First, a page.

San Antonio Symphony cancels concerts due to musicians’ strike


On September 30, the famous Cleveland Orchestra celebrated a record-breaking donation of $ 50 million, the largest in its 103-year history. On the same day, the lesser-known Phoenix Symphony landed a record-breaking $ 7.5 million from a local charitable foundation.

In contrast, the Symphony Society announced on Tuesday the cancellation of the first two concerts of the season of the San Antonio Symphony, October 29-30 and November 5-6.

With its musicians on strike and its 2021-2022 season in peril, the symphony seems to have no savior on the horizon to save it from ongoing financial difficulties, including a budget deficit of $ 2 million in 2019 and a shortfall of $ 3 million for 2020.

Due to these shortages, on September 26, the board of directors imposed a new contract on its musicians that would cut salaries and almost halve the orchestra’s full-time workforce from 71 to 42 players, the rest to be made up of 26 of the even lower paid part-time workers – known in the industry as the “A / B” structure.

The next day, the musicians declared a strike.

Symphony Society board chair Kathleen Weir Vale said the orchestra’s current annual budget of $ 8 million is unsustainable, in part because major philanthropic giving and support from companies are not available.

Corey Cowart, executive director of the symphony orchestra, said an annual budget of $ 5 million would create conditions for stability and better fundraising prospects for the future.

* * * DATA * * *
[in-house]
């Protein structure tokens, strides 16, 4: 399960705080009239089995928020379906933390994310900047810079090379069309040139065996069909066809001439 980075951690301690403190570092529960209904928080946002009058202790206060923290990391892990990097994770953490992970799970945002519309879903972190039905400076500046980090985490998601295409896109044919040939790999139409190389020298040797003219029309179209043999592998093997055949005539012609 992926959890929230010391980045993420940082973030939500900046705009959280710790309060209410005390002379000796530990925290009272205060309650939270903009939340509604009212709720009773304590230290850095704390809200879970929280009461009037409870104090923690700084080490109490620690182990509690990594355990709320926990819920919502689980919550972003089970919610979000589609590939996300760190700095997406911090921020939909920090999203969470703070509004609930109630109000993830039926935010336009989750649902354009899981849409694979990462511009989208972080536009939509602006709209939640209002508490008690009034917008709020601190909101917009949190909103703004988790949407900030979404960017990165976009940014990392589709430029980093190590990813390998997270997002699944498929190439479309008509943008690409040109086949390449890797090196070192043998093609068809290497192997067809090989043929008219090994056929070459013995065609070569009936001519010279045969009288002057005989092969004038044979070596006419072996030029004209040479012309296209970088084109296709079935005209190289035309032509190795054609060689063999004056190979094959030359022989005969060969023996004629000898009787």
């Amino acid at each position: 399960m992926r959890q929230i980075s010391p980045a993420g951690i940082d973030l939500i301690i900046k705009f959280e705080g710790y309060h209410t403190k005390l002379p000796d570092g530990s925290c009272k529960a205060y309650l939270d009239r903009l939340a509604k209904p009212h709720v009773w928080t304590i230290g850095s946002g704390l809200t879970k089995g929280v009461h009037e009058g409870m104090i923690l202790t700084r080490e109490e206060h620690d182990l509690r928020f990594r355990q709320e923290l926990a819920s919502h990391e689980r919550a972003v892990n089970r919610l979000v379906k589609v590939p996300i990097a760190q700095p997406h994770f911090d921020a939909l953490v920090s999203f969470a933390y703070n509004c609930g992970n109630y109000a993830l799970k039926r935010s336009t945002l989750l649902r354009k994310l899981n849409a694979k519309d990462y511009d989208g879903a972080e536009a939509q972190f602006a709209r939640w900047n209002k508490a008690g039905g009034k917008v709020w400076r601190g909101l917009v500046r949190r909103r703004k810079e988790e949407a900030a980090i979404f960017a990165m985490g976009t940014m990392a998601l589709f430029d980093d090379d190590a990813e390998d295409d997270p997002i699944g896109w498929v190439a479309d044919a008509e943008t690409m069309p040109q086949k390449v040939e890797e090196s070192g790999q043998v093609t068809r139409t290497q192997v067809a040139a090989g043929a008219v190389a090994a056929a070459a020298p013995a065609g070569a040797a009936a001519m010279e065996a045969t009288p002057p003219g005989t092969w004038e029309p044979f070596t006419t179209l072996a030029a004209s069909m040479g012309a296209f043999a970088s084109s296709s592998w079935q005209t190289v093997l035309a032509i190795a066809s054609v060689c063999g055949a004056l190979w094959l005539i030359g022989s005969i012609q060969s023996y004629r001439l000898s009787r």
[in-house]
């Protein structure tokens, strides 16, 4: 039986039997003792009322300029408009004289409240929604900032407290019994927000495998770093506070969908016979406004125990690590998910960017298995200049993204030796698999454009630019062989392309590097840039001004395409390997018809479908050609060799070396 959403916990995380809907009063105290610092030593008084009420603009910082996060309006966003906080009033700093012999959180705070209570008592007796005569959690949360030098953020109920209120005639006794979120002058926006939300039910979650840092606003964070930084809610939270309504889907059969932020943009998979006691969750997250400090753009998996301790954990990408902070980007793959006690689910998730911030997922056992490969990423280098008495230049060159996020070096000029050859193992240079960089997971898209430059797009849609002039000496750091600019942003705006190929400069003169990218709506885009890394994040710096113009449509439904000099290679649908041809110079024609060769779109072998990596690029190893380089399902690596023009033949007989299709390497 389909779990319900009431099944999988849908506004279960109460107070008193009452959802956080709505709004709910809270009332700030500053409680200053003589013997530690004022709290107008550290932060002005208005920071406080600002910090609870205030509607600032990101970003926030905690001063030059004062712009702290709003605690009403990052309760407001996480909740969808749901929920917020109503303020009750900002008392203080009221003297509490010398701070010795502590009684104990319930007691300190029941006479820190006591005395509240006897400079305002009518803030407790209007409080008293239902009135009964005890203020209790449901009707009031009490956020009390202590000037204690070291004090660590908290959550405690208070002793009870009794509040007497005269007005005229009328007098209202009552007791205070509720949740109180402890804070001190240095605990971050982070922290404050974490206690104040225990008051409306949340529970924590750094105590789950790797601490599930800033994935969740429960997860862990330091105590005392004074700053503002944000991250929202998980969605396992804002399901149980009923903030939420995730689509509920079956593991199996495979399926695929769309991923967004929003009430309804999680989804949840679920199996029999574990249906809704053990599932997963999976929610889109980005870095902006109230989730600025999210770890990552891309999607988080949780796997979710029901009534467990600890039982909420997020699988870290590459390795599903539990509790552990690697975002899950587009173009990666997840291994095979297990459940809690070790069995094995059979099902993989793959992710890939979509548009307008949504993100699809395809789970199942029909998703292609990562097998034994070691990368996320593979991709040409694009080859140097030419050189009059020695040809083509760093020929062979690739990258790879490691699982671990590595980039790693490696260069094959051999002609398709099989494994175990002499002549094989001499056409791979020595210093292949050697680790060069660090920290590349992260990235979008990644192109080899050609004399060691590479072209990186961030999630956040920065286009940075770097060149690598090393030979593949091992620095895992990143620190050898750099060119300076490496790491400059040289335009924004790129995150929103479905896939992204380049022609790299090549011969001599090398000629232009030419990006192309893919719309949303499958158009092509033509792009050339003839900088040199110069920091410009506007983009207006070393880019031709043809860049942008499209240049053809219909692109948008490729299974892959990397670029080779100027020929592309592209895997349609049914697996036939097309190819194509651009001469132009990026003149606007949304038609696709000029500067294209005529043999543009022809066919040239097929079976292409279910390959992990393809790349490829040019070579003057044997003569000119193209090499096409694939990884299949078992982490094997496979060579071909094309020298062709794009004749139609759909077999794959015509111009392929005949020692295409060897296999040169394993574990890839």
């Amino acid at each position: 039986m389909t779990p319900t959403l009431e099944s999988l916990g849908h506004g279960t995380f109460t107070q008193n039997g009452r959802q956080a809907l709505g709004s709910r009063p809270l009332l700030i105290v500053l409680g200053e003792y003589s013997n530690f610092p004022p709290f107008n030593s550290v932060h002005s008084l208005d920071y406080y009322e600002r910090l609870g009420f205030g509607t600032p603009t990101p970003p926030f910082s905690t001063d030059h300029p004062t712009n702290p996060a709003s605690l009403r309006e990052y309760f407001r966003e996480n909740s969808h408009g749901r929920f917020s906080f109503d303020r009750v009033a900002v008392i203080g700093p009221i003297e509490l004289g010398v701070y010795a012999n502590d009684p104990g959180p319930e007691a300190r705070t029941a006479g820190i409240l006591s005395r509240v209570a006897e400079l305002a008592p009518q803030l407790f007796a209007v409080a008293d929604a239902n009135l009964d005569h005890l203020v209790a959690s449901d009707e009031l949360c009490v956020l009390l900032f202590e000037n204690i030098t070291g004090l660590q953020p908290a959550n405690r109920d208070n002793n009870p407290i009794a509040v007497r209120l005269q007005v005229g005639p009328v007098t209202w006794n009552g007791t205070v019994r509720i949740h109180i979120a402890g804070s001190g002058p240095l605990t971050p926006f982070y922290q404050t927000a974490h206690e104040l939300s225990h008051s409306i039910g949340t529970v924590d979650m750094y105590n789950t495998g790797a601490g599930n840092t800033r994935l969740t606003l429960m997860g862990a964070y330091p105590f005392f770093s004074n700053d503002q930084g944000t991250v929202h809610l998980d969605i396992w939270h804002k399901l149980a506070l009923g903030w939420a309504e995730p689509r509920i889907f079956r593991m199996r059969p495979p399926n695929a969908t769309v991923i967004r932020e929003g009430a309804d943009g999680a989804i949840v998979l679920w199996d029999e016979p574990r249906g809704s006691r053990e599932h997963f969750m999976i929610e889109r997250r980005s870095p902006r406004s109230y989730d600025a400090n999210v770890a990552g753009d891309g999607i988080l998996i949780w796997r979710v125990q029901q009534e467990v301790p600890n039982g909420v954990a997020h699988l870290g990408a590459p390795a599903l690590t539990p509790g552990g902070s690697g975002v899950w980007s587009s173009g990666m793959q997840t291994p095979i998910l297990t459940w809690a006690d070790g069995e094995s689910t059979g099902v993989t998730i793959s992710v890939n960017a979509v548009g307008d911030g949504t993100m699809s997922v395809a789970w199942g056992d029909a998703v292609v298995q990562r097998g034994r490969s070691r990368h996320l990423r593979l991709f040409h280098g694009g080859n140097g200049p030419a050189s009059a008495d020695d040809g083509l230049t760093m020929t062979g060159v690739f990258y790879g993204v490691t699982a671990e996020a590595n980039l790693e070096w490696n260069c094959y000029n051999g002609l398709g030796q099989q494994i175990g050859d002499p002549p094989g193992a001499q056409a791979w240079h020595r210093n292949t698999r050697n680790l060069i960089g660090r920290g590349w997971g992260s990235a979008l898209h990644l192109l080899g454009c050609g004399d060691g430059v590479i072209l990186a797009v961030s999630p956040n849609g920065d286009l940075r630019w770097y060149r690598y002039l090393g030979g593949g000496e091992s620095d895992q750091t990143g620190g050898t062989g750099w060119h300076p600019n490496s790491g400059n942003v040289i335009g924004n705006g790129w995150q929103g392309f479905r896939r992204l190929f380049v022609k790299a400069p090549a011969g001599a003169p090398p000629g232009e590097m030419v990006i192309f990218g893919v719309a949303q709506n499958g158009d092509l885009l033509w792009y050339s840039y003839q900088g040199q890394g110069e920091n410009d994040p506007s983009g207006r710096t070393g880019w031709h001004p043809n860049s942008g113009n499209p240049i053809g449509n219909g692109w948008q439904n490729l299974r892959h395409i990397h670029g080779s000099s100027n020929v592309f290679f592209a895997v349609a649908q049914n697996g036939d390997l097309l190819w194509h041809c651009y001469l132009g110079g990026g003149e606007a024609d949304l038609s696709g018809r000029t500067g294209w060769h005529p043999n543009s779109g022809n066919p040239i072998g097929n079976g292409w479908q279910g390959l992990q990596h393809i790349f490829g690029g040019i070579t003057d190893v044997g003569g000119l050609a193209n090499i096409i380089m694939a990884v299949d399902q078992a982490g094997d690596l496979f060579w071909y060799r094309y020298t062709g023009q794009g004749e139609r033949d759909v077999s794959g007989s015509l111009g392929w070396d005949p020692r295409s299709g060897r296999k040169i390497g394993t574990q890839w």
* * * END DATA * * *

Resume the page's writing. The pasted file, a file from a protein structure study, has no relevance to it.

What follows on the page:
But even that amount seems out of reach. So rather than prepare to enjoy a full season of orchestral concerts, San Antonio is now facing the possible end of the full-time professional symphony it has known since 1939.

However, other orchestras across the country have survived near-fatal blows, and their various survival strategies offer potential avenues to follow.

A look at an A / B orchestra

While San Antonio musicians are fiercely opposed to an A / B structure with deeply reduced salaries, this strategy saved the Louisville Orchestra in Kentucky.

A 2011 article in the New York Times titled “Survival Strategies for Orchestras” chronicles the rise and fall of the Louisville Orchestra, which peaked in the 1960s by commissioning new works and releasing recordings, but suffered during economic hardship 2000s and declared bankruptcy in 2011.

A passage in the article reads as if it could also apply to the current situation of the San Antonio Symphony Orchestra: “… the continuing instability is partly due to an over-reliance on bailouts from private sponsors and large companies, some of which have cut back on donations in times of economic crisis. periods or moved out of town.

The 84-year-old orchestra found stability by resorting to an A / B structure, using a smaller number of full-time musicians supplemented by freelancers – a plan almost identical to the current contract change that triggered the strike at San Antonio.